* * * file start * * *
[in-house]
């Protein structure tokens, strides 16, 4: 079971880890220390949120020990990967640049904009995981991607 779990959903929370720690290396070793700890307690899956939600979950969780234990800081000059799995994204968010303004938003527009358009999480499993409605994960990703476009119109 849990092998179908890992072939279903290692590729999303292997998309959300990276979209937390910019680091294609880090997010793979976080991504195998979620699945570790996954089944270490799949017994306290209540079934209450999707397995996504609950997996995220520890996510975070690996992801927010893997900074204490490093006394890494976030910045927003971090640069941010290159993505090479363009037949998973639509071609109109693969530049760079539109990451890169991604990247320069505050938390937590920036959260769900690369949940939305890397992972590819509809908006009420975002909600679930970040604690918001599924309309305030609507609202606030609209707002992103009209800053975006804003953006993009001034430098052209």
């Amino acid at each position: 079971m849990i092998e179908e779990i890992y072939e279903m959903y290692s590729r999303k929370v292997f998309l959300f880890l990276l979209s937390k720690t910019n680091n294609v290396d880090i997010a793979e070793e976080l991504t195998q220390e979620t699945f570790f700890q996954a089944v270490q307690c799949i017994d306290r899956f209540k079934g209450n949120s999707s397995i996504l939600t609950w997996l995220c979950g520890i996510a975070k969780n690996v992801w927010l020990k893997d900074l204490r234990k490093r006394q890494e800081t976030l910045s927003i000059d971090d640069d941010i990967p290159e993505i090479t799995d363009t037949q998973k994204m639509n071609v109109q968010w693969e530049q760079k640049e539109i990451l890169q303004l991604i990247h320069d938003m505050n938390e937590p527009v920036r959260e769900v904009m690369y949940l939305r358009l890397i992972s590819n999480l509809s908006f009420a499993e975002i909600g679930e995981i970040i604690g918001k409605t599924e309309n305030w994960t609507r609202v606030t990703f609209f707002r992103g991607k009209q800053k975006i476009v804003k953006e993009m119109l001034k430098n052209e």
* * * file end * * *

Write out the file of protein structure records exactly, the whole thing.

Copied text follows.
[in-house]
């Protein structure tokens, strides 16, 4: 079971880890220390949120020990990967640049904009995981991607 779990959903929370720690290396070793700890307690899956939600979950969780234990800081000059799995994204968010303004938003527009358009999480499993409605994960990703476009119109 849990092998179908890992072939279903290692590729999303292997998309959300990276979209937390910019680091294609880090997010793979976080991504195998979620699945570790996954089944270490799949017994306290209540079934209450999707397995996504609950997996995220520890996510975070690996992801927010893997900074204490490093006394890494976030910045927003971090640069941010290159993505090479363009037949998973639509071609109109693969530049760079539109990451890169991604990247320069505050938390937590920036959260769900690369949940939305890397992972590819509809908006009420975002909600679930970040604690918001599924309309305030609507609202606030609209707002992103009209800053975006804003953006993009001034430098052209």
């Amino acid at each position: 079971m849990i092998e179908e779990i890992y072939e279903m959903y290692s590729r999303k929370v292997f998309l959300f880890l990276l979209s937390k720690t910019n680091n294609v290396d880090i997010a793979e070793e976080l991504t195998q220390e979620t699945f570790f700890q996954a089944v270490q307690c799949i017994d306290r899956f209540k079934g209450n949120s999707s397995i996504l939600t609950w997996l995220c979950g520890i996510a975070k969780n690996v992801w927010l020990k893997d900074l204490r234990k490093r006394q890494e800081t976030l910045s927003i000059d971090d640069d941010i990967p290159e993505i090479t799995d363009t037949q998973k994204m639509n071609v109109q968010w693969e530049q760079k640049e539109i990451l890169q303004l991604i990247h320069d938003m505050n938390e937590p527009v920036r959260e769900v904009m690369y949940l939305r358009l890397i992972s590819n999480l509809s908006f009420a499993e975002i909600g679930e995981i970040i604690g918001k409605t599924e309309n305030w994960t609507r609202v606030t990703f609209f707002r992103g991607k009209q800053k975006i476009v804003k953006e993009m119109l001034k430098n052209e």